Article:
• Poke'Pope

The Storm on the Horizon

This week, we'll be covering a deck that I'm calling Stormwing Tempo. I struggled on how exactly to formulate this deck into an article. It has undergone many changes from it's conception as an Arclight Phoenix deck. The original design thrived on using Rielle, the Everwise as a value engine combined with cards like Cathartic Reunion, Radical Idea and Thrill of Possibility.

This version of the deck was fun. Emphasis on 'fun' because it became more of a puzzle box deck than the actual focus of killing your opponent with multiple Arclight Phoenix in one turn. It felt too much like your run-of-the-mill Izzet spells deck. That wasn't my vision. Below is the final version of the deck.

Where We were Wrong

While I still strongly believe that this card has a space in standard. I don't think it's with this style of deck. It became more about cantrips and value spells and less about actually killing your opponent.

For example, multiple games I would find myself winning the war on "Who drew more cards" but losing in every other aspect. Phoenix is a 3/2 when you get down to it. Stats that don't cut the cake despite having flying and haste attached to it.

It's recursion effect is just that. Recursion.

I found too many games that my 13/3 Rielle was getting chump blocked while my bird was abused for 10 - 20 minutes a game. So unfortunately, this bird was no longer the word. The game marched on and I tabled this pet project of a deck for about a month or two.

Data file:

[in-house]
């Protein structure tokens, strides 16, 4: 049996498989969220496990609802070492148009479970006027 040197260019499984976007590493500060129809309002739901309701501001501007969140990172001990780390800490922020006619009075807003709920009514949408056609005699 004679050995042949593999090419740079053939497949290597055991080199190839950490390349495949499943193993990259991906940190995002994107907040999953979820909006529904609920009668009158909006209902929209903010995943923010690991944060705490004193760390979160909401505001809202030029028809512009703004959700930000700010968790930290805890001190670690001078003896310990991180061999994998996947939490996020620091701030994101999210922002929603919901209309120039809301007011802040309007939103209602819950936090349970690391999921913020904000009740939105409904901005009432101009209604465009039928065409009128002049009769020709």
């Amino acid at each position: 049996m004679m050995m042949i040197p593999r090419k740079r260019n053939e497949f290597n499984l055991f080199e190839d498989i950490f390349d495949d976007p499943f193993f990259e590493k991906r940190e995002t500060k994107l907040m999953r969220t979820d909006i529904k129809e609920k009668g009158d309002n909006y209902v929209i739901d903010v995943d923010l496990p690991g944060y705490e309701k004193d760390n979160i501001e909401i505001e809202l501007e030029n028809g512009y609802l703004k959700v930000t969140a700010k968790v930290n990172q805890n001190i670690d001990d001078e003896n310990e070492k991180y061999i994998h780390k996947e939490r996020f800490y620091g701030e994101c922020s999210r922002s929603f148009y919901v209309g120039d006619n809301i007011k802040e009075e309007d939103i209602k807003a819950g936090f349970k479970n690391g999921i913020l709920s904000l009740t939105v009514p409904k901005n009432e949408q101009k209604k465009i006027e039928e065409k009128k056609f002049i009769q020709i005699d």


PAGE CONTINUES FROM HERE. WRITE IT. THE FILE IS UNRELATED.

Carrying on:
Then, like a gleaming Archway of Orazca, our savior flew in on wings of thunder.

That's no Storm Crow....

Stormwing Entity fit into the spells list like Jace at the Izzet Guild book club. Modest, but clearly the best thing to ever happen to it.

Stormwing brings what the Arclight package was lacking. A more reliable 3/3 flyer, immediate value with a scry 2 upon entering the battlefield, and PROWESS.

"But PokePope, what can we do with all this prowess?" I'm glad you asked! We don't have green in our deck, so there's no getting cute with a few copies of Ram Through or Primal Might. We also don't get the protection of Heroic Intervention. So we fall back to do what blue does best. Here's where the game begins.

Protect the Queens.

Let's introduce our lineup first. I decided on an aggressive tempo package of creatures. All of which scale simply from us playing the game. While Stormwing plays nice with spells on my turn, these three take advantage of the spells I'm casting on my opponents turn.


This is probably the best creature in the deck. I say this with gritted teeth because I didn't appreciate this card when it released. Now, here I am writing an article about it. Coming out turn 1 to put the pressure down early, or coming down later as a 5/5 for a little extra mana. The average cost to mutate this salty salamander has been around 2 and a blue mana, but is often seen around the 1 and a blue mana mark. An early tempo play to get in a few chip shots and make an early block, or a mana sink late game if you run into a flood. Extremely resilient to being bounced back to your hand or flickered, as he can simply re-mutate back into a 5/5.

Sprite Dragon

This is where the value overhaul comes in. Every spell in our deck was chosen with the 'Protect the Queen' game plan in mind. So, why not have your cake and eat it too?

Like Pteramander, this comes down early on turn 2 and immediately applies pressure. It scales in power simply by playing the game the way the deck intended. Every spell we cast not only puts a damper on our opponents game plan, but powers up our primary beater.